The Indian govt invoked the public Safety Act against the journalist Sajjad Gul, saying he is well educated and may provoke the public against the government on social media, so his case should be non-bailable.
Photo courtesy: Sajjad Gul/Twitter
Imagine a democracy where posting a local video on social media is an offence. Adding insult to injury is the fact that these charges are non-bailable under a law that Amnesty International long calls a lawless law.
Sajjad Gul, 29, a Master's student in Journalism at the University of Kashmir, and a local reporter at the online media outlet Kashmir Walla, was arrested on January 6 on the accusation that he posted a video of the relatives of a slain militant raising “Anti-India” slogans.
According to a recent report by Indian Express, a reputable Indian national media outlet,
“Three FIRs were registered against him – two based on complaints by police. Nonetheless, the judicial magistrate's court granted him bail on January 15, but he was booked under the Public Safety Act (PSA) the next day”.
FIR, or First Information Report, is a document prepared by Indian police noting serious offences.
The PSA has been used since the late 1970s to crush any political resistance against the state. Individuals booked under this law can not apply for bail and can be kept in custody for two years without any judicial procedure or trial.
Ironically, after completing the maximum years of detention, the victim of this brutal and lawless act is usually arrested again outside the gate. This vicious cycle continues until the Indian government finally decides the victim is no longer a threat to its colonial project.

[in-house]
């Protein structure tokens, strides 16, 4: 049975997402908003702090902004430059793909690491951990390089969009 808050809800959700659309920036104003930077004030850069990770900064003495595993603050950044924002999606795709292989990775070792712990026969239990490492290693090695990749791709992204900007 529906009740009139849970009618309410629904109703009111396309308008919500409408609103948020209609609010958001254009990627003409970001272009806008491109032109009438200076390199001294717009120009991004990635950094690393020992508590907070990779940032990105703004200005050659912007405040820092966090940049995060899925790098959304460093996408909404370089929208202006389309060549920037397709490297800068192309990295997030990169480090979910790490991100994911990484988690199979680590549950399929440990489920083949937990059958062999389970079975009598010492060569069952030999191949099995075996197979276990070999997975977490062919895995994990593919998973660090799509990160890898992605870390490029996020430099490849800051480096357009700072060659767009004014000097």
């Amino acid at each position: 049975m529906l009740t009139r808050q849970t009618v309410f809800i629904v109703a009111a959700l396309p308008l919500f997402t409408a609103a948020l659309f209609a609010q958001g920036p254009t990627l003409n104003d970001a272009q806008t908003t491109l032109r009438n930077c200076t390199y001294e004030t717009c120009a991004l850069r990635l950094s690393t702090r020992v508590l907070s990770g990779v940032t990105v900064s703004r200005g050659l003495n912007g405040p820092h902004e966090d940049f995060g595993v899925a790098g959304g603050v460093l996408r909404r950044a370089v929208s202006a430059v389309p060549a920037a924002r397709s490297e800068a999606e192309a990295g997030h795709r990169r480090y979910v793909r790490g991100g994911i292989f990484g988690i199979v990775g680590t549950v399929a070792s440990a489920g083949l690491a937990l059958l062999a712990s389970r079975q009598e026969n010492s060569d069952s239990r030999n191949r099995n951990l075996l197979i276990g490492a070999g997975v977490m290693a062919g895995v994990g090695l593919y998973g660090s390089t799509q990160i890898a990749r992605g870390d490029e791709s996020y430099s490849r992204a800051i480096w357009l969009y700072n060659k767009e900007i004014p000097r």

A.S. Dalut, the former chief of Indian intelligence agencies Research and Analysis Wing (RAW) and Intelligence Bureau (IB), writes in his 2015-memoir “Kashmir: the Vajpayee Years” that they [Indian authorities] used to arrest political prisoners outside the prison gate.
According to fair trial standards, prolonged detention of prisoners without trial is arbitrary.
The Indian government is a signatory of several international treaties which obligate it to follow international human rights and humanitarian law.
The whole Kashmiri leadership, ie: political leaders, journalists, human rights defenders, and lawyers are currently detained under lawless laws like the Unlawful Activities Prevention Act (UAPA), the PSA, or under fabricated charges of “money laundering” and having “links” with cross border terrorist organizations.
Since the arrest of Khurram Parvez, the global award-winning human rights defender, the Indian government has intensified its crackdown against Kashmiri civil society to an unprecedented level.
The detainee's crime is nothing but their ability to mobilize the people of Kashmir.
The Indian government is scared of educated people in Kashmir.
As someone commented on Twitter, "being well educated is hazardous in Kashmir."